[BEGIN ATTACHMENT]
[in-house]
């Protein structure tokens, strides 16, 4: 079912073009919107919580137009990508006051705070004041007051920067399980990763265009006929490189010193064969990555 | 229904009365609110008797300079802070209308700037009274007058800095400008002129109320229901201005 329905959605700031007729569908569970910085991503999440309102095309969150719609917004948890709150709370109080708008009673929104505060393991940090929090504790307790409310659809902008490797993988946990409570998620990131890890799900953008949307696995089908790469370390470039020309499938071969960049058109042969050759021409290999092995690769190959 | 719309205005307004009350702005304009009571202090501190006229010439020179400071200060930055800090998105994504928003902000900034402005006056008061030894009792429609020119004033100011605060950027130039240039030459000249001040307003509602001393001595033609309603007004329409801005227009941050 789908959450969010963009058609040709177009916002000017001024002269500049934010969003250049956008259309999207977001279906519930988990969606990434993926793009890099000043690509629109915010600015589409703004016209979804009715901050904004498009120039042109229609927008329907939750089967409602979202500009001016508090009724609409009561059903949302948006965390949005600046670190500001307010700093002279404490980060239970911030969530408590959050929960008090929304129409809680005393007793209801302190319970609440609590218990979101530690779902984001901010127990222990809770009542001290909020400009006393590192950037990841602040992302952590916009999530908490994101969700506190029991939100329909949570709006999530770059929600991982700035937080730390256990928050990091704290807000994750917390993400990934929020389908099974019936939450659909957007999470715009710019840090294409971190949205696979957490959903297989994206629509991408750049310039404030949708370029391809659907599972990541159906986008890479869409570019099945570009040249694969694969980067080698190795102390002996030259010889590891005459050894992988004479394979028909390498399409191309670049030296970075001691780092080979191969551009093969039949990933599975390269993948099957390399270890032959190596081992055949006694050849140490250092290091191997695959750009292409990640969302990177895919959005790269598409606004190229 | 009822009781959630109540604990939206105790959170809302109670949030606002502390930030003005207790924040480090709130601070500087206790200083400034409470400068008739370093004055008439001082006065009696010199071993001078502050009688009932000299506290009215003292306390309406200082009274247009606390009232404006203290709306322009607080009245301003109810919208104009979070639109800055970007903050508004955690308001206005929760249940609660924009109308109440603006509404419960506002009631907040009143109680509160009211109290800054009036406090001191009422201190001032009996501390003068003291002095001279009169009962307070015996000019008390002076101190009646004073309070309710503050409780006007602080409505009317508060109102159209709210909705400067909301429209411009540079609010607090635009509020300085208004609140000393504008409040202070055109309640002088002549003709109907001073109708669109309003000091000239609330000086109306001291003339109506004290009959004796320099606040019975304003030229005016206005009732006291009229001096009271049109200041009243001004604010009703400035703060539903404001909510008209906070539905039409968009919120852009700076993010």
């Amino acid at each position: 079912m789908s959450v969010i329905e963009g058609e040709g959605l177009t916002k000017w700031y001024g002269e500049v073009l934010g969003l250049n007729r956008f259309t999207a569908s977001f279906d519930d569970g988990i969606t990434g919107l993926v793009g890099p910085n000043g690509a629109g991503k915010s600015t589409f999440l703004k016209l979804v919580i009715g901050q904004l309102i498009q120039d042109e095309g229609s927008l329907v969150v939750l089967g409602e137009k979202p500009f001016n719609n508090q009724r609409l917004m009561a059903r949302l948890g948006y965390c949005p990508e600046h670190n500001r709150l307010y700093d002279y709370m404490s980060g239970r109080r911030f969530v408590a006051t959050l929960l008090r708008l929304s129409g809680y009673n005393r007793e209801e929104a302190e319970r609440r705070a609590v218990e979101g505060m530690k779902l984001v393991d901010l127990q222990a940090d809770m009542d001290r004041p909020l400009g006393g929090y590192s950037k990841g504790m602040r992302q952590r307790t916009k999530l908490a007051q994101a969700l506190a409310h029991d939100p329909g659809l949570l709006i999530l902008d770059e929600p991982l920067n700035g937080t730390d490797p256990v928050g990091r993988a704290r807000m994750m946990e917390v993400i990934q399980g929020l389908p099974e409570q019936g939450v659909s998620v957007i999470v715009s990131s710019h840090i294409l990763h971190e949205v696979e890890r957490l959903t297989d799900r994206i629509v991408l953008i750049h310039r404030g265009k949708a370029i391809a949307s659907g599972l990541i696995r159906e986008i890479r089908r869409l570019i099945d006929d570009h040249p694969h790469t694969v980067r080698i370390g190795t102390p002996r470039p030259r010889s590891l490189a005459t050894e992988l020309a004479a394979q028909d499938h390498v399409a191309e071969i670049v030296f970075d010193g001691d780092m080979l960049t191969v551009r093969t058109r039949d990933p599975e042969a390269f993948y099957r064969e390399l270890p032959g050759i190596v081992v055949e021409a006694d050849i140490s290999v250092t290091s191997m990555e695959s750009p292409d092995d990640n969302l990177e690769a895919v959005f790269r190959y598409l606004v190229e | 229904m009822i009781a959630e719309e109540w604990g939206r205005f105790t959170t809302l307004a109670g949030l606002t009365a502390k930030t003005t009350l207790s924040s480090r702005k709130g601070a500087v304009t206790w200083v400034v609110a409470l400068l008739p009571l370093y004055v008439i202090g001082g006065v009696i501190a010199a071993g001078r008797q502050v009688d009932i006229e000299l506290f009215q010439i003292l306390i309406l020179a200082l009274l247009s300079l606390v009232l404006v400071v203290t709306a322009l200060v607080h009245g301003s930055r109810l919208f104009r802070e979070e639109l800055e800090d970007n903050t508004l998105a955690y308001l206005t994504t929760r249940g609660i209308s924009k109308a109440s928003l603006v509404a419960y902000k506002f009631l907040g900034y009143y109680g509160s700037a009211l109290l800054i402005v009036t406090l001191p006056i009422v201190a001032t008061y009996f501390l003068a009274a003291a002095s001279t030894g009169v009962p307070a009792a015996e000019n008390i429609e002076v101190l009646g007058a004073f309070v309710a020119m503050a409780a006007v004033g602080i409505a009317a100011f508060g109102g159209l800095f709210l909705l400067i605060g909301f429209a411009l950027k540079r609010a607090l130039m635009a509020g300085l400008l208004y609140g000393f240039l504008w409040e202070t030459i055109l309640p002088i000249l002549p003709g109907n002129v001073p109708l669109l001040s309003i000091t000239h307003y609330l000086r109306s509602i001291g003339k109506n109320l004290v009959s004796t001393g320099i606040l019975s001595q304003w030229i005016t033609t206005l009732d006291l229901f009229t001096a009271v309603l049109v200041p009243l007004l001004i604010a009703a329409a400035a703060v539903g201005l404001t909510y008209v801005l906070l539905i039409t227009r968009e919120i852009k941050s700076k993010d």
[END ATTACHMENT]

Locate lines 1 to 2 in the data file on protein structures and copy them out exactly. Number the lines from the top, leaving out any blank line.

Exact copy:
[in-house]
């Protein structure tokens, strides 16, 4: 079912073009919107919580137009990508006051705070004041007051920067399980990763265009006929490189010193064969990555 | 229904009365609110008797300079802070209308700037009274007058800095400008002129109320229901201005 329905959605700031007729569908569970910085991503999440309102095309969150719609917004948890709150709370109080708008009673929104505060393991940090929090504790307790409310659809902008490797993988946990409570998620990131890890799900953008949307696995089908790469370390470039020309499938071969960049058109042969050759021409290999092995690769190959 | 719309205005307004009350702005304009009571202090501190006229010439020179400071200060930055800090998105994504928003902000900034402005006056008061030894009792429609020119004033100011605060950027130039240039030459000249001040307003509602001393001595033609309603007004329409801005227009941050 789908959450969010963009058609040709177009916002000017001024002269500049934010969003250049956008259309999207977001279906519930988990969606990434993926793009890099000043690509629109915010600015589409703004016209979804009715901050904004498009120039042109229609927008329907939750089967409602979202500009001016508090009724609409009561059903949302948006965390949005600046670190500001307010700093002279404490980060239970911030969530408590959050929960008090929304129409809680005393007793209801302190319970609440609590218990979101530690779902984001901010127990222990809770009542001290909020400009006393590192950037990841602040992302952590916009999530908490994101969700506190029991939100329909949570709006999530770059929600991982700035937080730390256990928050990091704290807000994750917390993400990934929020389908099974019936939450659909957007999470715009710019840090294409971190949205696979957490959903297989994206629509991408750049310039404030949708370029391809659907599972990541159906986008890479869409570019099945570009040249694969694969980067080698190795102390002996030259010889590891005459050894992988004479394979028909390498399409191309670049030296970075001691780092080979191969551009093969039949990933599975390269993948099957390399270890032959190596081992055949006694050849140490250092290091191997695959750009292409990640969302990177895919959005790269598409606004190229 | 009822009781959630109540604990939206105790959170809302109670949030606002502390930030003005207790924040480090709130601070500087206790200083400034409470400068008739370093004055008439001082006065009696010199071993001078502050009688009932000299506290009215003292306390309406200082009274247009606390009232404006203290709306322009607080009245301003109810919208104009979070639109800055970007903050508004955690308001206005929760249940609660924009109308109440603006509404419960506002009631907040009143109680509160009211109290800054009036406090001191009422201190001032009996501390003068003291002095001279009169009962307070015996000019008390002076101190009646004073309070309710503050409780006007602080409505009317508060109102159209709210909705400067909301429209411009540079609010607090635009509020300085208004609140000393504008409040202070055109309640002088002549003709109907001073109708669109309003000091000239609330000086109306001291003339109506004290009959004796320099606040019975304003030229005016206005009732006291009229001096009271049109200041009243001004604010009703400035703060539903404001909510008209906070539905039409968009919120852009700076993010």